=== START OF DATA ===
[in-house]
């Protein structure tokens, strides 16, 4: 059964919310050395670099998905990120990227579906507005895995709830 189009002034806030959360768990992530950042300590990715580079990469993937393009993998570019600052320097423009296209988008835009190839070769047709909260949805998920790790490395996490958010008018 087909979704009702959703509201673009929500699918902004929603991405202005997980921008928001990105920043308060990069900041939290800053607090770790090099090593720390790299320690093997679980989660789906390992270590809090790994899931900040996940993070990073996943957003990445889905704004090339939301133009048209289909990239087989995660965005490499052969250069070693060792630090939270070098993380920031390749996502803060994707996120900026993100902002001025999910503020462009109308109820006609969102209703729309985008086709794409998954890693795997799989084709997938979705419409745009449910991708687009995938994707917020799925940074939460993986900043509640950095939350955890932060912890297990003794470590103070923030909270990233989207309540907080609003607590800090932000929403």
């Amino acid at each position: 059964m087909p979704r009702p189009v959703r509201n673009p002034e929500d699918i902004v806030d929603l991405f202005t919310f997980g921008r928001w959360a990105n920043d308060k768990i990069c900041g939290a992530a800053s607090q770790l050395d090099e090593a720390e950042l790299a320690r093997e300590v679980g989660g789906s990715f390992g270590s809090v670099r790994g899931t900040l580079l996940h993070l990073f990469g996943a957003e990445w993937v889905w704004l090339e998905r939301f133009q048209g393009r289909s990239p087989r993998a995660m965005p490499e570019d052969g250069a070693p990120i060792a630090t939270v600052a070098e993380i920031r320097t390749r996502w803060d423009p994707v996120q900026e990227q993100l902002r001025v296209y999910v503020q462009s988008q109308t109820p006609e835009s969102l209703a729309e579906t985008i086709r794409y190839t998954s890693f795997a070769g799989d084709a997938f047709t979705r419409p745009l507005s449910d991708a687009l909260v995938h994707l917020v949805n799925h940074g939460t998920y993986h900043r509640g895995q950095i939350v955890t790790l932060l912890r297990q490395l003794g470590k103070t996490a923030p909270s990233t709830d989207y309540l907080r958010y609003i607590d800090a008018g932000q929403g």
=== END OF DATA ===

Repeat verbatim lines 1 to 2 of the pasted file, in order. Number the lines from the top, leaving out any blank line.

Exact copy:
[in-house]
């Protein structure tokens, strides 16, 4: 059964919310050395670099998905990120990227579906507005895995709830 189009002034806030959360768990992530950042300590990715580079990469993937393009993998570019600052320097423009296209988008835009190839070769047709909260949805998920790790490395996490958010008018 087909979704009702959703509201673009929500699918902004929603991405202005997980921008928001990105920043308060990069900041939290800053607090770790090099090593720390790299320690093997679980989660789906390992270590809090790994899931900040996940993070990073996943957003990445889905704004090339939301133009048209289909990239087989995660965005490499052969250069070693060792630090939270070098993380920031390749996502803060994707996120900026993100902002001025999910503020462009109308109820006609969102209703729309985008086709794409998954890693795997799989084709997938979705419409745009449910991708687009995938994707917020799925940074939460993986900043509640950095939350955890932060912890297990003794470590103070923030909270990233989207309540907080609003607590800090932000929403």